Agricultural pesticides cause autism? Don’t hold your breath.

If you’re a regular reader of this blog, you would think that I spend a lot of time discussing autism spectrum disorders (ASD). But the goals of this blog is weed out and debunk pseudoscientific beliefs, especially some of the more popular ones.

Probably the most ridiculous belief about autism is the claim that vaccines cause autism, something that was fraudulently invented by a charlatan, and has been thoroughly debunked by real scientific evidence.

You’d think that the belief about vaccines and autism would be completely gone by now, right? Well, not really. Irrational and, frankly cult-like, groups such as Age of Autism refuse to give up. Of course, the Age of Autism is so deluded by their illogical and unscientific beliefs, they oppose funding for genetic research into autism.

For reasons beyond the scope of this blog and my interests, parents need to find blame for why their children may have been diagnosed with autism spectrum disorder.  About three years ago, Emily Willingham, Ph.D., whom I consider to be one of the leading ASD scientific experts on this planet, wrote a hysterical, but still appropriate, article about all the popular causes of ASD. Older mothers. Older fathers. Depressed mothers. Fingers. Facial features. Facial features?

And then more recently, it’s a claim that pesticides cause autism. Time to see what kind of science supports this “cause.”

 What is autism?


Autism spectrum describes a range of conditions that are considered to be neurodevelopmental disorders. The official diagnosis and description has recently been revised and can be found the fifth revision of the American Psychiatric Association’s Diagnostic and Statistical Manual of Mental Disorders 5th edition (DSM-5).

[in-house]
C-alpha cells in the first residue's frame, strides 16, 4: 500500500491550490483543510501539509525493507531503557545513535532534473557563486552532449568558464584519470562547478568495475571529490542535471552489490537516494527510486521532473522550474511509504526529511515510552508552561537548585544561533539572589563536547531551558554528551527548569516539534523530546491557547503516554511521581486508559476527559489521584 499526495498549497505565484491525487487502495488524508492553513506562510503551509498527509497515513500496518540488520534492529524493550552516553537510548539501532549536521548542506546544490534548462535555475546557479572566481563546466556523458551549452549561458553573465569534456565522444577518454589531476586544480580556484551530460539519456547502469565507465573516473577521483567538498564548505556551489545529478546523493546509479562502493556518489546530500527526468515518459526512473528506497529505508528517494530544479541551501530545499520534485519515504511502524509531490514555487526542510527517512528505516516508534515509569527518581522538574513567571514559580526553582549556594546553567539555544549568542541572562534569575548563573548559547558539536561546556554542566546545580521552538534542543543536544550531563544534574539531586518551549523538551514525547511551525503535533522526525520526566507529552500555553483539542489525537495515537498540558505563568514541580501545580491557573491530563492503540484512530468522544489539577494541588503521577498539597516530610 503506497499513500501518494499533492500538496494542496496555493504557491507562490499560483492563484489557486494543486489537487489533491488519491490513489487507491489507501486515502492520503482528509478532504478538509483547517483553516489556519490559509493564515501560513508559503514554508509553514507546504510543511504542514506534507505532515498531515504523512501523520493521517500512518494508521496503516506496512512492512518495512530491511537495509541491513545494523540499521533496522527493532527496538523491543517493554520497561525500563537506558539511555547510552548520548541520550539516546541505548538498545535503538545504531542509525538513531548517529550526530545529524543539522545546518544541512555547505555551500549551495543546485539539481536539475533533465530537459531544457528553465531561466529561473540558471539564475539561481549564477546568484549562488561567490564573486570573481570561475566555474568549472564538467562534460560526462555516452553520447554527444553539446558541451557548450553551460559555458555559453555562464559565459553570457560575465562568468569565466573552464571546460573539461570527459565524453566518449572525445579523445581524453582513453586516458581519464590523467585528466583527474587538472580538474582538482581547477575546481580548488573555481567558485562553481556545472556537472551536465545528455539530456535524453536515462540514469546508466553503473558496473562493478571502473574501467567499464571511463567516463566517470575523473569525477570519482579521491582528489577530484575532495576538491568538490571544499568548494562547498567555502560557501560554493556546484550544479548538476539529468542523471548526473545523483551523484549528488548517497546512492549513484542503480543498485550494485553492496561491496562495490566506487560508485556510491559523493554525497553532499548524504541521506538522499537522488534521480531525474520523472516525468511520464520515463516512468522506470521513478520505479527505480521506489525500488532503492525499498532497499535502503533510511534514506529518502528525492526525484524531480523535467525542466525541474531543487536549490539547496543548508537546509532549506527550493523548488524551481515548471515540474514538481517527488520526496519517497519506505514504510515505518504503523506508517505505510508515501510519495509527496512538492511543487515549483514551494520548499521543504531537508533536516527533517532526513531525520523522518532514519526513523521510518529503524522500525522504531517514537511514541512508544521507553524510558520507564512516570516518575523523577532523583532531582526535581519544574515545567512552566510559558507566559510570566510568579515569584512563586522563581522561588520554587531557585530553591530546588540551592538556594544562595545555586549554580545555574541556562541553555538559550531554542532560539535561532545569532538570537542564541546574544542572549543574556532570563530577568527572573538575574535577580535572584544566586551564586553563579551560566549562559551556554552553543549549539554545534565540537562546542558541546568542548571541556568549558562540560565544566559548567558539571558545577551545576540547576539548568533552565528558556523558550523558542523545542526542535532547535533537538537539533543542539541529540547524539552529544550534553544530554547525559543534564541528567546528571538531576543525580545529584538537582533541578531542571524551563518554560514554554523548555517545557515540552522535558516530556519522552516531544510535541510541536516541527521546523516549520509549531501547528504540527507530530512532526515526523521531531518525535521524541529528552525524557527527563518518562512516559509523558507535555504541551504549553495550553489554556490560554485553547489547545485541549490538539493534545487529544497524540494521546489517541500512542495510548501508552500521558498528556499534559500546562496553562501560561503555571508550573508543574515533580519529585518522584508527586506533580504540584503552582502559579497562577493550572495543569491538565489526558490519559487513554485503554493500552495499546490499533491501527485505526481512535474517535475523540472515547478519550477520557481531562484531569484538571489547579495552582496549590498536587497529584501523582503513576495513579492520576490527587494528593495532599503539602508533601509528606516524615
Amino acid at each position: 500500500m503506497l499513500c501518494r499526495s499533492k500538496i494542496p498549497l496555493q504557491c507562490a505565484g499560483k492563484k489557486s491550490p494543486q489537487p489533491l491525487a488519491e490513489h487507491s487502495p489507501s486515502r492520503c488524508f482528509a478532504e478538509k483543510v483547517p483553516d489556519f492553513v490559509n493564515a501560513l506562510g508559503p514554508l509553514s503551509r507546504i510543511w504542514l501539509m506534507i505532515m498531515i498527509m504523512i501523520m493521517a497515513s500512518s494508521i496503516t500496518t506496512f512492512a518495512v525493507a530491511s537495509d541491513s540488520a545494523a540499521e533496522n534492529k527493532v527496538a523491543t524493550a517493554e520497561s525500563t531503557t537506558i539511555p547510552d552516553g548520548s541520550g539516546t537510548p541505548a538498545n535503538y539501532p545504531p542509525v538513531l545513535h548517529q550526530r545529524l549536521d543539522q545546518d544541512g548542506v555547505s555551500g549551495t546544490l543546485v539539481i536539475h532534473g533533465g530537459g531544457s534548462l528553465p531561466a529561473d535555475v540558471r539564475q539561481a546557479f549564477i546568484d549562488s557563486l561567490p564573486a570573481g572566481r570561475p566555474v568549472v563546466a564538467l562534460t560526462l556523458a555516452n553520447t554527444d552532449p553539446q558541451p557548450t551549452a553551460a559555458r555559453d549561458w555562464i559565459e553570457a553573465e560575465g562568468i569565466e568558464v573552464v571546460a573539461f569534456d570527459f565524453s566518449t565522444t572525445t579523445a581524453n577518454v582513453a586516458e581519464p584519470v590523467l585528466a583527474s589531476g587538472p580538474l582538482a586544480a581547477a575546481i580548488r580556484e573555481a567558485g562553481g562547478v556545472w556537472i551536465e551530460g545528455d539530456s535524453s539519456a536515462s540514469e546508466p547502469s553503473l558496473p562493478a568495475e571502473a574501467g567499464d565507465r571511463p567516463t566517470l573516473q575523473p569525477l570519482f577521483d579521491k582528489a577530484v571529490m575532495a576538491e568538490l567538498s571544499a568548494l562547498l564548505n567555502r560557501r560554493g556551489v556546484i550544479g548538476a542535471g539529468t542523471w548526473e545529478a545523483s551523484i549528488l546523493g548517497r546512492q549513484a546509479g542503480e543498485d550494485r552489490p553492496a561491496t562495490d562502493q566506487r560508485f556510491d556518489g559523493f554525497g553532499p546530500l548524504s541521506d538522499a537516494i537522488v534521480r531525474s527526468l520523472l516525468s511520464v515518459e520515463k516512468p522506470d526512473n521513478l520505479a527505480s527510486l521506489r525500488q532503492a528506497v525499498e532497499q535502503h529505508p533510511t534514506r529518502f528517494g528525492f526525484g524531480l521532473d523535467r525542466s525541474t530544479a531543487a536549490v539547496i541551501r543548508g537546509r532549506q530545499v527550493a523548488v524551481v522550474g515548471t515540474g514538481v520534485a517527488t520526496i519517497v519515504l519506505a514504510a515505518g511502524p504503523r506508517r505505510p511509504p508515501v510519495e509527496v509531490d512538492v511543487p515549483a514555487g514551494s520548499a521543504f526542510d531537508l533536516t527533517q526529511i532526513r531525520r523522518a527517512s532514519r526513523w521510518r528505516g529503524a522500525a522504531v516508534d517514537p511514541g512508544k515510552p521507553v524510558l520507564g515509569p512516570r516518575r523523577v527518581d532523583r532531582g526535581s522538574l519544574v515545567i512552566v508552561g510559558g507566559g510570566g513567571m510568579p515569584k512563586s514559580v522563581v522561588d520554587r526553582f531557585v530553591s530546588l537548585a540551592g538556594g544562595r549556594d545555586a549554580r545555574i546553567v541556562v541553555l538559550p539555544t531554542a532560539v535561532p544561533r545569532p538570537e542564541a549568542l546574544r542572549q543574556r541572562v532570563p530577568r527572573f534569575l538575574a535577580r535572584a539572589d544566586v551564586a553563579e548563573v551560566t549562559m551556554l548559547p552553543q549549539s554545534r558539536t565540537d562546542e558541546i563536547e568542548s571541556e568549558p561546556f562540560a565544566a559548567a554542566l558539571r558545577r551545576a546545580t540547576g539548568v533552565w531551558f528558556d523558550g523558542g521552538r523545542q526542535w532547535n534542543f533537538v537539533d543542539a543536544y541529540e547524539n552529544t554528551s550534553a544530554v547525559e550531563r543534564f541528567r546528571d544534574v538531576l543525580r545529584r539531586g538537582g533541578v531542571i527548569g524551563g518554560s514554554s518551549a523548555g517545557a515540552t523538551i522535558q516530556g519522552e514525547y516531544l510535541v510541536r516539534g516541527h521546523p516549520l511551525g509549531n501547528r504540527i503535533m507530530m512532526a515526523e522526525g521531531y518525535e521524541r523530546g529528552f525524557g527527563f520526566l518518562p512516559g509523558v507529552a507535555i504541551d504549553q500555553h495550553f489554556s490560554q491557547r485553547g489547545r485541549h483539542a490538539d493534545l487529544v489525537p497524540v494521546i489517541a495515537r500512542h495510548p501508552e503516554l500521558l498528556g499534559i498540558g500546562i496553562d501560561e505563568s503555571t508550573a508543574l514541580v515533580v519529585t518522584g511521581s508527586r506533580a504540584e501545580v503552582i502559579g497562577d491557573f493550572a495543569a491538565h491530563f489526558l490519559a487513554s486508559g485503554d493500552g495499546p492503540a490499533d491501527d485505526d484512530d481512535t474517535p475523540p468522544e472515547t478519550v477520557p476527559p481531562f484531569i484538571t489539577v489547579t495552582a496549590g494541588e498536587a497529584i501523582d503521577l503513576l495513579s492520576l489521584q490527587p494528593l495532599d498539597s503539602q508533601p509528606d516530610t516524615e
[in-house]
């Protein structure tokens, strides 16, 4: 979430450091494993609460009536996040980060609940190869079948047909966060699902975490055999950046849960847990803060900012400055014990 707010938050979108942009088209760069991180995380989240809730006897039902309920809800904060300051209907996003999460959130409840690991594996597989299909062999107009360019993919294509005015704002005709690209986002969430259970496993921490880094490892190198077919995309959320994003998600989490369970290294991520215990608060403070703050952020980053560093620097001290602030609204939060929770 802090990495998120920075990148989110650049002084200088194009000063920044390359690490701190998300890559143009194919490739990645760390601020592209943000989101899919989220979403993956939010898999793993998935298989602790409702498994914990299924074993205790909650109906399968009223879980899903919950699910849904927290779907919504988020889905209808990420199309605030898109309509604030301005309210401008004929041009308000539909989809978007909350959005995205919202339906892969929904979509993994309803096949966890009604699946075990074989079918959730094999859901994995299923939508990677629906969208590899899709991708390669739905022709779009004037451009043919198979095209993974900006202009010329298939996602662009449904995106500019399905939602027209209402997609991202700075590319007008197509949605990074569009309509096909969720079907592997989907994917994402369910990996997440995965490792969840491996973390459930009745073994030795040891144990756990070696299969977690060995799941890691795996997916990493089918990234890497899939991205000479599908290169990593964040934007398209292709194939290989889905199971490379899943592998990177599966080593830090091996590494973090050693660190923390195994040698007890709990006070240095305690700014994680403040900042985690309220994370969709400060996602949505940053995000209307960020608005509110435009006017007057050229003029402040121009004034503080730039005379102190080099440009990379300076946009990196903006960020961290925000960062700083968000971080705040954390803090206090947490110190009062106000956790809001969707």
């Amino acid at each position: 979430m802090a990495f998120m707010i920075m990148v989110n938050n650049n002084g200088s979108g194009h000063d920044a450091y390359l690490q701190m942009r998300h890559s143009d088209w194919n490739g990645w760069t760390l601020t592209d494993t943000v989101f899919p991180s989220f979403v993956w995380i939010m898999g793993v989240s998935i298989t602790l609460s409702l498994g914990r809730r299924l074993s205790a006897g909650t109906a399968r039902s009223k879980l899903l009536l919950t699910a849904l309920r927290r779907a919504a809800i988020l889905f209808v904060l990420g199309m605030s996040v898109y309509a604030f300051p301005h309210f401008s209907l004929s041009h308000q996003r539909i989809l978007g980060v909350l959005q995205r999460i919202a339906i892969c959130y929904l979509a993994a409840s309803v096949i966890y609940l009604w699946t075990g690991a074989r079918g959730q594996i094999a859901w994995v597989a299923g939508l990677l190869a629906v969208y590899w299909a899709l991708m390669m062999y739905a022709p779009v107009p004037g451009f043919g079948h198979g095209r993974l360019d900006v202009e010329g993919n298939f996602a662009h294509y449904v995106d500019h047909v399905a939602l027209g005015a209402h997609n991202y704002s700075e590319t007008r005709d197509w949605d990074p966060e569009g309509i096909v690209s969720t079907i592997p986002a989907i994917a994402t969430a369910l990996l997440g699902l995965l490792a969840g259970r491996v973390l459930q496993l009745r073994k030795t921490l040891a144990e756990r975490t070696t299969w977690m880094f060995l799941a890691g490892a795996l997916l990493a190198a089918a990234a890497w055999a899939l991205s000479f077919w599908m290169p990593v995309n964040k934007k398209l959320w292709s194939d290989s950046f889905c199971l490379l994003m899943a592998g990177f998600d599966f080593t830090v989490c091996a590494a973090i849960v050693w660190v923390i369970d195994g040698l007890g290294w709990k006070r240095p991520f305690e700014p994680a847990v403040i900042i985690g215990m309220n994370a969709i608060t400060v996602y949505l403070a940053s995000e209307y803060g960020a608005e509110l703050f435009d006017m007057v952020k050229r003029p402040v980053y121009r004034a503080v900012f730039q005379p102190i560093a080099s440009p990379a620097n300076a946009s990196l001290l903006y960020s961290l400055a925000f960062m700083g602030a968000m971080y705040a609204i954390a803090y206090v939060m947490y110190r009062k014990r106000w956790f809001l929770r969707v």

The DSM-5 redefined the autism spectrum to encompass the previous diagnoses of autism, Asperger syndrome, pervasive developmental disorder not otherwise specified (PDD-NOS), and childhood disintegrative disorder. These disorders are generally characterized by social deficits and communication difficulties, stereotyped or repetitive behaviors and interests, sensory issues, and in some cases, cognitive delays.

One of the enduring myths of some parents of autistic children is that their children are defective or inferior to others. There are even stories of parents and caregivers murdering autistic children–some people even excuse the murder.

But for most parents of children with autism spectrum, they accept them with love and caring. Autism can be treated and managed like many other medical issues, and they grow into adults with a high quality of life. No one claims it’s easy, but successful management and treatment of ASD has improved greatly over the years.

Causes of autism


Most real scientists accept that the likely cause of ASD is some combination of genetics and environment. There is some evidence that prenatal complications may be related to ASD, but the data has not been widely accepted.

Despite what we know scientifically about autism, that hasn’t stopped people from claiming that everything, but the kitchen sink, causes ASD.

In Dr. Willingham’s article I mentioned previously, she wrote about around 50 different causes of ASD, including “refrigerator mothers” which has nothing to do with actual refrigerators. That article was very important to me, because it formed the basis of my skepticism about popular beliefs regarding correlation and causality. It’s not just ASD, but other areas, like cancer causes and cures, which seem to attract the everything-but-the-kitchen-sink science.

Do pesticides cause autism?


Recently, I was pointed to an article that attempted to outline an epidemiological correlation between agricultural pesticides and neurodevelopmental disorders, published in the journal, Environmental Health Perspectives. Before examining the methods, data and analysis, it’s important to ascertain the overall quality of the journal and the researchers. The journal itself, Environmental Health Perspectives, has an impact factor of 7.26, which is not low, but certainly is not in the upper tier of journals. In many academic environments, any article published in journals with an impact factor less than 10 may not be used in consideration of tenure (although this guideline is not universally accepted).

The authors of the article are mostly from the University of California-Davis, a top research university, which has a lot of focus in agricultural sciences. The first author is Janie F Shelton, who has published three articles about environmental pesticides and autism, and that’s all she’s published (she’s just beginning her research career, in that she was a graduate student at UC Davis).